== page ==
Accreditation/Credit Designation

Physicians' Education Resource®, LLC, (PER®) is accredited by the Accreditation Council for Continuing Medical Education (ACCME) to provide continuing medical education for physicians.

Physicians' Education Resource®, LLC, designates this enduring material for a maximum of 1.5 AMA PRA Category 1 Credits™. Physicians should claim only the credit commensurate with the extent of their participation in the activity.

Acknowledgment of Commercial Support

This activity is supported by educational grants from Eisai, Inc., and Exelixis, Inc.

Community Practice Connections™: Navigating New Sequencing Challenges for the Treatment of Hepatocellular Carcinoma


Release Date: August 30, 2018
Expiration Date: August 30, 2019
Media: Internet - based
 

Activity Overview

Community Practice Connections™: Navigating New Sequencing Challenges for the Treatment of Hepatocellular Carcinoma, is an online activity based on the live symposium held adjunct to the annual oncology meeting in Chicago.
 
Historically, hepatocellular carcinoma (HCC) has been associated with poor outcomes, in large part due to the few effective treatment options available to patients who are ineligible for curative therapy. However, recent approvals and emerging strategies for HCC are transforming patient care and improving patient outcomes. Within this online interactive activity, 2 internationally renowned experts in HCC will provide you with their insights on a number of clinically important questions regarding immunotherapy and other targeted therapies, treatment selection and sequencing, and adverse event management.
 
During this activity, you will learn about:
  • The biology and mechanisms of action of newer targeted agents for HCC
  • Key clinical trial data that are changing how patients with HCC are treated
  • Integrating new therapeutic options into your care plans for patients with HCC

Acknowledgment of Commercial Support

This activity is supported by educational grants from Eisai, Inc., and Exelixis, Inc.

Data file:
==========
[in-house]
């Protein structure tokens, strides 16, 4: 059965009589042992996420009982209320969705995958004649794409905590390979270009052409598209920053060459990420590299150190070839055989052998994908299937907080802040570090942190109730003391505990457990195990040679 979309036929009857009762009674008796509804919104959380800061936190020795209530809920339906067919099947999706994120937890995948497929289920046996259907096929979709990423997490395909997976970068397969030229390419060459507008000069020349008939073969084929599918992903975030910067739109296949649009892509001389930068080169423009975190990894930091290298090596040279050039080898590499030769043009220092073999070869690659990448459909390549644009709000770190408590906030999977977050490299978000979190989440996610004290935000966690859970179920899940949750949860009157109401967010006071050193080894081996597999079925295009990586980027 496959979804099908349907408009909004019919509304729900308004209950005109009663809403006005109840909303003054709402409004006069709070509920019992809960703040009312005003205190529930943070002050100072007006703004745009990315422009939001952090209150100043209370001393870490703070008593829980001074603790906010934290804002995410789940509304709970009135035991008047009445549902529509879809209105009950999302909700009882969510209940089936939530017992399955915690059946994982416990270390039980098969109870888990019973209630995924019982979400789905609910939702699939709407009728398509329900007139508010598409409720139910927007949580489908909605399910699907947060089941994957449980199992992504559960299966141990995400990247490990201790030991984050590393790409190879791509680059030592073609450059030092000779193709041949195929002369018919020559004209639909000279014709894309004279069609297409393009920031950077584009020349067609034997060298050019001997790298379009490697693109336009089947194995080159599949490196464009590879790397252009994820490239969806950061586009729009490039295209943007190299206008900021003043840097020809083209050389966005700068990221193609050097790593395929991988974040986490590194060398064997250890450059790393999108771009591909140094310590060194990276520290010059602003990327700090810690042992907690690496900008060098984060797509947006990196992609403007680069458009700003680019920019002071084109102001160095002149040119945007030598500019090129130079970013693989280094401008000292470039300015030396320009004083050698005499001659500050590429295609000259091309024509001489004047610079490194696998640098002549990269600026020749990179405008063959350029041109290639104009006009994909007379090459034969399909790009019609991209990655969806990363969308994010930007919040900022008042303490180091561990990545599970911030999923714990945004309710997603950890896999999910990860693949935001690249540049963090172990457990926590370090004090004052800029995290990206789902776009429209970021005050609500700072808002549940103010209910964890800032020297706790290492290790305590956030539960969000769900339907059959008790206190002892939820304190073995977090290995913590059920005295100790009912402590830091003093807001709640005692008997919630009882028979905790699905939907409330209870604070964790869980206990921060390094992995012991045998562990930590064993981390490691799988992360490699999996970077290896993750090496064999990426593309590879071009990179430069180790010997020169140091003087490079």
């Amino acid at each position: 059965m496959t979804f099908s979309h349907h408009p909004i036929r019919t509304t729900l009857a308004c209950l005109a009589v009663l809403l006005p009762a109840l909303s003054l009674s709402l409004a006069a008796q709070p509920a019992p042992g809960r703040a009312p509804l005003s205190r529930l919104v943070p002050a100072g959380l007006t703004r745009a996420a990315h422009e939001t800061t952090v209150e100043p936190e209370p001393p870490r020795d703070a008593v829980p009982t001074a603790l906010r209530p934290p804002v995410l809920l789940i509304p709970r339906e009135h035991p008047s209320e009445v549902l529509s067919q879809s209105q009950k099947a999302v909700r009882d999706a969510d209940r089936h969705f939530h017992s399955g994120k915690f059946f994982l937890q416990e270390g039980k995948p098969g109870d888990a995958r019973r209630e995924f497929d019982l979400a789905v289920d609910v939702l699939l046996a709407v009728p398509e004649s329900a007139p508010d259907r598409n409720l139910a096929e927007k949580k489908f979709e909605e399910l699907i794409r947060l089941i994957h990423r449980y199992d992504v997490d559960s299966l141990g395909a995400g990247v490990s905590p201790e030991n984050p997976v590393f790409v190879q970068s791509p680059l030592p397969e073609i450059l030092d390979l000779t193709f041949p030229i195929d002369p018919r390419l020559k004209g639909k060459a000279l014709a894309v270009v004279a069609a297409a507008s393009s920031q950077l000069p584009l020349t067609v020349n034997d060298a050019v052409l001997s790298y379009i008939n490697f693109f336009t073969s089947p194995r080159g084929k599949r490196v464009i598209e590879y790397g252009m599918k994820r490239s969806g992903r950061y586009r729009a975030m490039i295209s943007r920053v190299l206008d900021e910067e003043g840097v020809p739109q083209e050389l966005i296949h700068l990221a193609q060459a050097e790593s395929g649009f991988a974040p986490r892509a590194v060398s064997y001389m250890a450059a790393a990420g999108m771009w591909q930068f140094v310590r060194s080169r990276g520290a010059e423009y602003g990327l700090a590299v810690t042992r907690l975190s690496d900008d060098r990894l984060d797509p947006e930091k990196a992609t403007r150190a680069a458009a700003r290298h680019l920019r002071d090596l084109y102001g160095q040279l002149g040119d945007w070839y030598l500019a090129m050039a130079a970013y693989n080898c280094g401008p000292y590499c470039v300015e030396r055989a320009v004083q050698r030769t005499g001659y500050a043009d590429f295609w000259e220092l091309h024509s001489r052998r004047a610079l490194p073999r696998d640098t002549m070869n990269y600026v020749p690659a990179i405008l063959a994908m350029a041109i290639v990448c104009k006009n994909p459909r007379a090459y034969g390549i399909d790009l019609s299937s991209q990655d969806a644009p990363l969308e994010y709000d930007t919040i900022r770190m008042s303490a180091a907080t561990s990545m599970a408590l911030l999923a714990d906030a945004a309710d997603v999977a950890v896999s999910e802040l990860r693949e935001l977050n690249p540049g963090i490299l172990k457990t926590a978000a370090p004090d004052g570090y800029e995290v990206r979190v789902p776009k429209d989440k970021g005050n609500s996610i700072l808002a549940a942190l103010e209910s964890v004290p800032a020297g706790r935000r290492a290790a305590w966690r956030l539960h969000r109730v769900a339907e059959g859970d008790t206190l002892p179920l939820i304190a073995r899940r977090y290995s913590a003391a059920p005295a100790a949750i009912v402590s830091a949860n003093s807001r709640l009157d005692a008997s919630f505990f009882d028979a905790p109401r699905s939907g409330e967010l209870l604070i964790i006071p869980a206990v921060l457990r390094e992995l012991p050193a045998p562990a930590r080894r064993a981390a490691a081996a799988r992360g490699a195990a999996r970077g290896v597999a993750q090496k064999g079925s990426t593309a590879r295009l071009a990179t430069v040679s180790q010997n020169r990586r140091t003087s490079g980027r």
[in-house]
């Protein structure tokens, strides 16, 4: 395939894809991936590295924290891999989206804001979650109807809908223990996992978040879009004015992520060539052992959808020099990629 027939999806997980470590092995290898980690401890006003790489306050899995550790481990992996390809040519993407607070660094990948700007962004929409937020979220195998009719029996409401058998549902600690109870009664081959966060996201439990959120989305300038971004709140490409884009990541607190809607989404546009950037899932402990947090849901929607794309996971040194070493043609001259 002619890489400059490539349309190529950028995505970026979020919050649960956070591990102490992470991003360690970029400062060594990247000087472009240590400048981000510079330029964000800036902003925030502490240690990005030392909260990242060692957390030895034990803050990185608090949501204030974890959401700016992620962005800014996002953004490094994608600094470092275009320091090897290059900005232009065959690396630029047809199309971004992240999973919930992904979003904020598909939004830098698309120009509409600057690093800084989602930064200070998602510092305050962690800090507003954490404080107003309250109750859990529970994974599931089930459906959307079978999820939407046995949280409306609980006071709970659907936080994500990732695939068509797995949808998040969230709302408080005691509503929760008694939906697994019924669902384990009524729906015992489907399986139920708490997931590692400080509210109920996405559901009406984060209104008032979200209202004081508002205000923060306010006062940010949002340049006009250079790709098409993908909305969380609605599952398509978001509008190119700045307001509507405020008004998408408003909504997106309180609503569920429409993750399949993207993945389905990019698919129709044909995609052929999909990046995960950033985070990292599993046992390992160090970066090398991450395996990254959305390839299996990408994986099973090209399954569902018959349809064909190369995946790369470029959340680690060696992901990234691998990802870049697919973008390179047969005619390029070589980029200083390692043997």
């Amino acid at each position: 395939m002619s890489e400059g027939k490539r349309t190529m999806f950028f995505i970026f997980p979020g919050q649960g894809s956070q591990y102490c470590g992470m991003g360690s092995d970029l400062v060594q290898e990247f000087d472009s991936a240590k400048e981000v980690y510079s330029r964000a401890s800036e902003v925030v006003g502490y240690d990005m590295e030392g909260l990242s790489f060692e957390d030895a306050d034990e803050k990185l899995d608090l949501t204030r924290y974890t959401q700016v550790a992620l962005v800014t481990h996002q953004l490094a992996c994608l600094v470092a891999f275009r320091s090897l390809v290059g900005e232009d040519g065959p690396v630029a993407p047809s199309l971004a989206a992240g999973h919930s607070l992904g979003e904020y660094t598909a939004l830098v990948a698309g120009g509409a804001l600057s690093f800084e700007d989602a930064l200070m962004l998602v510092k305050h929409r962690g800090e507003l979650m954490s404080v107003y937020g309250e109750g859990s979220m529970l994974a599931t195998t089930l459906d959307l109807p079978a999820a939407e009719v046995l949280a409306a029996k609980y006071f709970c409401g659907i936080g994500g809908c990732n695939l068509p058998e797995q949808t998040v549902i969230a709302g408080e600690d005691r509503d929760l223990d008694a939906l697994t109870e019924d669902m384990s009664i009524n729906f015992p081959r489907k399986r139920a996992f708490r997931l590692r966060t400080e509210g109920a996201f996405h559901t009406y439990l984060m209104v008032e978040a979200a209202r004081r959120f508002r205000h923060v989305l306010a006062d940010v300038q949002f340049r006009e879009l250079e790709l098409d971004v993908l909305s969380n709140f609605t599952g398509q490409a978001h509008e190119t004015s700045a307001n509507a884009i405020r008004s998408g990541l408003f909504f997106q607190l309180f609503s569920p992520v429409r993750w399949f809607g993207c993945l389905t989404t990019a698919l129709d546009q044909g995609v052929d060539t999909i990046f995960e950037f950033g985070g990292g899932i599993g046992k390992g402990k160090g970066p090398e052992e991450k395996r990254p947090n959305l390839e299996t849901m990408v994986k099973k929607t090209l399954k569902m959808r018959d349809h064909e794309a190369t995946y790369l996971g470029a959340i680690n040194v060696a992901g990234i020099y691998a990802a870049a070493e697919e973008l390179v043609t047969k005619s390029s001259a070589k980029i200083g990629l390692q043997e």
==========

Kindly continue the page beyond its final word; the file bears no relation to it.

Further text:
Instructions for This Activity and Receiving Credit

  • You will need to login to participate in the activity.
  • Each presentation may contain an interactive question(s). You may move forward through the presentation; however, you may not go back to change answers or review videos/content until you finish the presentation.
  • At the end of the activity, “educational content/video files” will be available for your reference.
  • In order to receive a CME/CE certificate, participants must complete the activity.
  • Complete the posttest and pass with a score of 70% or higher, complete the evaluation and then click on request for credit. Participants may immediately download a CME/CE certificate upon completion of these steps.

Target Audience

This educational activity is directed toward medical, surgical, and radiation oncologists involved in the treatment of patients with hepatocellular carcinoma (HCC). Nurse practitioners, physician assistants, nurses, and other healthcare professionals interested in the treatment and management of patients with HCC also are invited to participate.

Learning Objectives

At the conclusion of this activity, participants should be better prepared to:

  1. Describe how the natural history of HCC is evolving, and the implications of these changes for patients and the practitioners who manage patients with these tumors
  2. Explain the biology and mechanistic rationale that underlie recent targeted drug development in HCC
  3. Evaluate efficacy and safety outcomes from practice-changing clinical trials conducted in patients with HCC
  4. Apply recent evidence and patient characteristics to inform optimized sequencing decisions in the management of patients with HCC

Chair

Alan P. Venook
Alan P. Venook, MD, FASCO
Madden Family Distinguished Professor in Medical Oncology and Translational Research
Shorenstein Associate Director, Program Development
Helen Diller Family Comprehensive Cancer Center
University of California, San Francisco
San Francisco, CA

Disclosure: Grant/Research Support: Genentech, Roche; Consultant: Halozyme